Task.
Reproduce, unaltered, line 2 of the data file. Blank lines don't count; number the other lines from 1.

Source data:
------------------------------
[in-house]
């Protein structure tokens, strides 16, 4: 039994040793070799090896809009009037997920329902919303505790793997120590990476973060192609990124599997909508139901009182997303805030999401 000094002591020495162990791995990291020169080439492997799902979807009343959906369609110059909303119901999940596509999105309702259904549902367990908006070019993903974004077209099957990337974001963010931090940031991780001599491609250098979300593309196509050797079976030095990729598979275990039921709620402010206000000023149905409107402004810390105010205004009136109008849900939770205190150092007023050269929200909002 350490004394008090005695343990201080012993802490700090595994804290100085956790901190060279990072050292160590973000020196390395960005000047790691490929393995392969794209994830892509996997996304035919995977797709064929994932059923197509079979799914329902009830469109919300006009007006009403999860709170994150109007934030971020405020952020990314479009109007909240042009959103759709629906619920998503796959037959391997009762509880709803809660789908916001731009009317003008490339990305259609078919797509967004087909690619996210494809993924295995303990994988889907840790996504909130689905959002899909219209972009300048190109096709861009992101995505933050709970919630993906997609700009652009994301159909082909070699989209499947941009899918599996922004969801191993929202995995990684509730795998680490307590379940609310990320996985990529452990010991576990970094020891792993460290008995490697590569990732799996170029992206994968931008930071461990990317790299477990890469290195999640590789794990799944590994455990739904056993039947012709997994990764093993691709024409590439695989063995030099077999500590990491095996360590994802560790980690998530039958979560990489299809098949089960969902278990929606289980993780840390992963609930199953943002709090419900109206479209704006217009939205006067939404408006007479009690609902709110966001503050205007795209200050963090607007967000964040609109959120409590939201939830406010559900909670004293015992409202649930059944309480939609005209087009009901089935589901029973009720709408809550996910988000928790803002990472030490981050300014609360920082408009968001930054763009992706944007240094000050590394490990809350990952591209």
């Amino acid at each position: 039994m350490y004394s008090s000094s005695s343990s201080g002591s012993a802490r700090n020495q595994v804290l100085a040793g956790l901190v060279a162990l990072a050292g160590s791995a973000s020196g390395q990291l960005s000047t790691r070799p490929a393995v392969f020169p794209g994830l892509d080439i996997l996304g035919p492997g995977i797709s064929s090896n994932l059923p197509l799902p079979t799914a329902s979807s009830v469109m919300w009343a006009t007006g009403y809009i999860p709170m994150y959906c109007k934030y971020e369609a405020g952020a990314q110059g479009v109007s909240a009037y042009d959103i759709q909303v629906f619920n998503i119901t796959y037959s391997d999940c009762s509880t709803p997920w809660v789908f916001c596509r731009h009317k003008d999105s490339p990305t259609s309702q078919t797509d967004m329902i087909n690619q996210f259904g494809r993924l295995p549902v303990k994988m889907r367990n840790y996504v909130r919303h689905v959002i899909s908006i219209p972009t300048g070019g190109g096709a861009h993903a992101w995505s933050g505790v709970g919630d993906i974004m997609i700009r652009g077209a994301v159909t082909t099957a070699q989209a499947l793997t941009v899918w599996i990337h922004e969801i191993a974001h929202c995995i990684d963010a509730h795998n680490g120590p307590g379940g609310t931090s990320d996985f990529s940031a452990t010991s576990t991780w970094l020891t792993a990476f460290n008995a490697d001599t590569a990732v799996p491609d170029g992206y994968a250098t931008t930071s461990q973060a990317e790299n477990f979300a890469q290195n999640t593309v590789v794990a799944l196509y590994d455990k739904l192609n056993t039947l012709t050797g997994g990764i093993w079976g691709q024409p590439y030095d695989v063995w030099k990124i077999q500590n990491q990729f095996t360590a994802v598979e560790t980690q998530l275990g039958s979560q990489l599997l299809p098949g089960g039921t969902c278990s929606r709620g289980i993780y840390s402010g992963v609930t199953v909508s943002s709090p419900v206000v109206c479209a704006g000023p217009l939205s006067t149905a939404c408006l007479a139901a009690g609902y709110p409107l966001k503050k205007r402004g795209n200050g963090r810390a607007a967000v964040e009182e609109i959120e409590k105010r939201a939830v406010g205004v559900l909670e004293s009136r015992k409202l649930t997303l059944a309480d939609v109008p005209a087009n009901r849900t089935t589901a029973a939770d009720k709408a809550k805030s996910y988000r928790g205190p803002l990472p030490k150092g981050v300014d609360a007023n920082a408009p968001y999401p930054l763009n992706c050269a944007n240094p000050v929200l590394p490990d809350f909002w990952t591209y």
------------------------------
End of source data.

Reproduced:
């Protein structure tokens, strides 16, 4: 039994040793070799090896809009009037997920329902919303505790793997120590990476973060192609990124599997909508139901009182997303805030999401 000094002591020495162990791995990291020169080439492997799902979807009343959906369609110059909303119901999940596509999105309702259904549902367990908006070019993903974004077209099957990337974001963010931090940031991780001599491609250098979300593309196509050797079976030095990729598979275990039921709620402010206000000023149905409107402004810390105010205004009136109008849900939770205190150092007023050269929200909002 350490004394008090005695343990201080012993802490700090595994804290100085956790901190060279990072050292160590973000020196390395960005000047790691490929393995392969794209994830892509996997996304035919995977797709064929994932059923197509079979799914329902009830469109919300006009007006009403999860709170994150109007934030971020405020952020990314479009109007909240042009959103759709629906619920998503796959037959391997009762509880709803809660789908916001731009009317003008490339990305259609078919797509967004087909690619996210494809993924295995303990994988889907840790996504909130689905959002899909219209972009300048190109096709861009992101995505933050709970919630993906997609700009652009994301159909082909070699989209499947941009899918599996922004969801191993929202995995990684509730795998680490307590379940609310990320996985990529452990010991576990970094020891792993460290008995490697590569990732799996170029992206994968931008930071461990990317790299477990890469290195999640590789794990799944590994455990739904056993039947012709997994990764093993691709024409590439695989063995030099077999500590990491095996360590994802560790980690998530039958979560990489299809098949089960969902278990929606289980993780840390992963609930199953943002709090419900109206479209704006217009939205006067939404408006007479009690609902709110966001503050205007795209200050963090607007967000964040609109959120409590939201939830406010559900909670004293015992409202649930059944309480939609005209087009009901089935589901029973009720709408809550996910988000928790803002990472030490981050300014609360920082408009968001930054763009992706944007240094000050590394490990809350990952591209």